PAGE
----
Cranium. Three crania associated with postcranial remains of Axestemys are preserved from three different sites: DMNH 130951 from the Big Turtle Cove, DMNH 98814 from Turtle Ridge, and NSM PV24650 from the Sandy Site (Figure 18). Although DMNH 98814 was recently described by Vitek (2012), it is the most poorly preserved cranium and the only one available to her at the time. We therefore provide an updated description, mostly by reference to DMNH 130951, which is the best-preserved cranium.
DMNH 130951 has an approximate midline length from the tip of the snout to the base of the occipital condyle of 15.0 cm. Using the same metrics, DMNH 98814 has a length of 14.5 cm and NSM PV24650 a length of 16.0 cm. The entire preserved length of DMNH 130951 is approximately 21.5 cm. DMNH 130951 only shows minor dorsoventral crushing and damage to the right squamosal. DMNH 98814 is more strongly crushed dorsoventrally and much of the posterior right half of the cranium is missing. The anterior half of NSM PV24650 is well preserved, but the posterior half of the cranium is damaged and has undergone significant repairs. Although all three crania are similar in size, DMNH 98814 appears to be the most juvenile by having a more elongate shape and narrow triturating surfaces compared to the other crania. NSM PV24650, by contrast, appears to be the most adult by having a broader skull shape and expanded triturating surfaces. Joyce et al. (2016) noted similar ontogenetic changes for the extant Amyda cartilaginea and the fossil Gilmoremys lancensis.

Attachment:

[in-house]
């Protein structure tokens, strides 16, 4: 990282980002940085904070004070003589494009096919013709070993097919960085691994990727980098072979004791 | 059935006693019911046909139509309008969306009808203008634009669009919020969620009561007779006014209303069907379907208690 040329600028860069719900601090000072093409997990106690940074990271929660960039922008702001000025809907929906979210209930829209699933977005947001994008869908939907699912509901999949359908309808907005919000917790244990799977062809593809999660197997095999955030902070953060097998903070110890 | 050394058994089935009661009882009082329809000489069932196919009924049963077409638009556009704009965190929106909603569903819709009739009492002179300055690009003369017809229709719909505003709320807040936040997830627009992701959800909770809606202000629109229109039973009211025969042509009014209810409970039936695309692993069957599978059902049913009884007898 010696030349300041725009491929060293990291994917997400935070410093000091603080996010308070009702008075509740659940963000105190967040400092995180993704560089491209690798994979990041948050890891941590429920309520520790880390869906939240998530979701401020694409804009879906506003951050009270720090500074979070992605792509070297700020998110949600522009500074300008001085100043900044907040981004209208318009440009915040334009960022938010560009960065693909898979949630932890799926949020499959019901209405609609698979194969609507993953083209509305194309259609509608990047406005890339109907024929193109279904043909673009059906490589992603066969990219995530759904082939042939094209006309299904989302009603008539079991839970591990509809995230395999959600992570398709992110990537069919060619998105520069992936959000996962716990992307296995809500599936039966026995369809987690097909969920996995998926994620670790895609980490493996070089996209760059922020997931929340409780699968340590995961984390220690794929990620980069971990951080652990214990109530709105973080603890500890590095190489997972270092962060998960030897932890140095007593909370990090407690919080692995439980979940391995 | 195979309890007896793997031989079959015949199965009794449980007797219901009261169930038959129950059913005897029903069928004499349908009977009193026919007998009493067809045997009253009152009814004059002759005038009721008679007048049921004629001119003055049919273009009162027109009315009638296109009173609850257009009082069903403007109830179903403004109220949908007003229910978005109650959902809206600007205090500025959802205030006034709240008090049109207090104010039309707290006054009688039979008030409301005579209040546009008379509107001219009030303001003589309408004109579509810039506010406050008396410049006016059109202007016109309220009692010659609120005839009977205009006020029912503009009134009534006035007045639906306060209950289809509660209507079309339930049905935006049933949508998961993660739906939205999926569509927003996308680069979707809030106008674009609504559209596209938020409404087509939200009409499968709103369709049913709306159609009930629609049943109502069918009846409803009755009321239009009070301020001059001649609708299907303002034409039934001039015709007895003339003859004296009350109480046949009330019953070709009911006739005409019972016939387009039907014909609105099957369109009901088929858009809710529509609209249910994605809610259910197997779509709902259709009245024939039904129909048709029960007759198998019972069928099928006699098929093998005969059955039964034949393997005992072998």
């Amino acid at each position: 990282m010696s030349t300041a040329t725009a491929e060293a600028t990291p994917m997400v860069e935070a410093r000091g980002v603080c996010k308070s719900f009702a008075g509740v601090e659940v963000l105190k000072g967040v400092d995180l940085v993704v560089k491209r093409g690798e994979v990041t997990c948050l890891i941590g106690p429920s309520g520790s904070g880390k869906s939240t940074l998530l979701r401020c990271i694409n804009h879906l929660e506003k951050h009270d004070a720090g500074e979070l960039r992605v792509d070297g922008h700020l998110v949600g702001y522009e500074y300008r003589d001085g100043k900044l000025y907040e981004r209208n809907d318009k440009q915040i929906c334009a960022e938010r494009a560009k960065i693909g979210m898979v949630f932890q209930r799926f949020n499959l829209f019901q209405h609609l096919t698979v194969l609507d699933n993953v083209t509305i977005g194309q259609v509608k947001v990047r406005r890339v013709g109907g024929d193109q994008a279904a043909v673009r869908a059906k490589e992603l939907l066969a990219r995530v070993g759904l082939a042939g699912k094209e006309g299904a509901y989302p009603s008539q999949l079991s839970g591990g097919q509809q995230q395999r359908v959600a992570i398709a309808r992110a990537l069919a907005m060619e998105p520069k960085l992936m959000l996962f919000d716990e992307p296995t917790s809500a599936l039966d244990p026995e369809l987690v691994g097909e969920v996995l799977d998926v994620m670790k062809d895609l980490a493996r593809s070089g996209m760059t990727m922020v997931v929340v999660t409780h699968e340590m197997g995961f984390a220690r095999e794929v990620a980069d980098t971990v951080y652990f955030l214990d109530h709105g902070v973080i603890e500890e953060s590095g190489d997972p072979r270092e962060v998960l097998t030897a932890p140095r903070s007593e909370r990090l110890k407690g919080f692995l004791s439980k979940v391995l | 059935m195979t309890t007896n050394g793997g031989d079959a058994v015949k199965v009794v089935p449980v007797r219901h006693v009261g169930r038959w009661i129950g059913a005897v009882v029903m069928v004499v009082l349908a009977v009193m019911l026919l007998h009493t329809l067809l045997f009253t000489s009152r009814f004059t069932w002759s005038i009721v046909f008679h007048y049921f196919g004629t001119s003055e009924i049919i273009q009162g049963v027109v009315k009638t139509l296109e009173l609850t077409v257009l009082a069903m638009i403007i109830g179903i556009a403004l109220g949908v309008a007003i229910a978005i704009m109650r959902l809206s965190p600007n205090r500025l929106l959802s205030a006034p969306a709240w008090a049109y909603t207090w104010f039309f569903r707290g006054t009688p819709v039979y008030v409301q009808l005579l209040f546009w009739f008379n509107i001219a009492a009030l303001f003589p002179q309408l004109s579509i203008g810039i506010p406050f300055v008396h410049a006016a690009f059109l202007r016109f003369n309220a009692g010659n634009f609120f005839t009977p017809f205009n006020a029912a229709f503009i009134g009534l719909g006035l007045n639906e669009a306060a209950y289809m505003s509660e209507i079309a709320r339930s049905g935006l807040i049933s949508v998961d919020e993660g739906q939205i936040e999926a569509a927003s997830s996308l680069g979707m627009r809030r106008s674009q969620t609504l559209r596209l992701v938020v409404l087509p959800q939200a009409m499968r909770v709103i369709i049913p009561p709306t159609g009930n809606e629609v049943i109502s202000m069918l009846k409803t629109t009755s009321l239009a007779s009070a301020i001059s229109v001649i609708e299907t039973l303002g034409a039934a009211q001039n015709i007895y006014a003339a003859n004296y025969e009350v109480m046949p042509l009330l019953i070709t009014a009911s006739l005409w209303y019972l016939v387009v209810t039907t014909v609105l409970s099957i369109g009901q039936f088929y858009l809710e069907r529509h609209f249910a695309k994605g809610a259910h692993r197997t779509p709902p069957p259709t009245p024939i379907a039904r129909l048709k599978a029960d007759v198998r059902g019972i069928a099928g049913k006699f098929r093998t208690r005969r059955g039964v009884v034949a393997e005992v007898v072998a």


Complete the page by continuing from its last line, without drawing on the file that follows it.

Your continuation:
Prefrontal: The prefrontal roofs the anterior half of the interorbital space, forms the dorsal margin of the external nares, and the anterodorsal rim of the orbit. The prefrontal contacts the maxilla anteroventrally along an anteriorly sloping suture, the frontal posteriorly along a transverse suture, and the vomer within the orbit. The prefrontals jointly form a minor anterior protrusion. The apertura narium externa therefore possesses minor dorsolateral emarginations.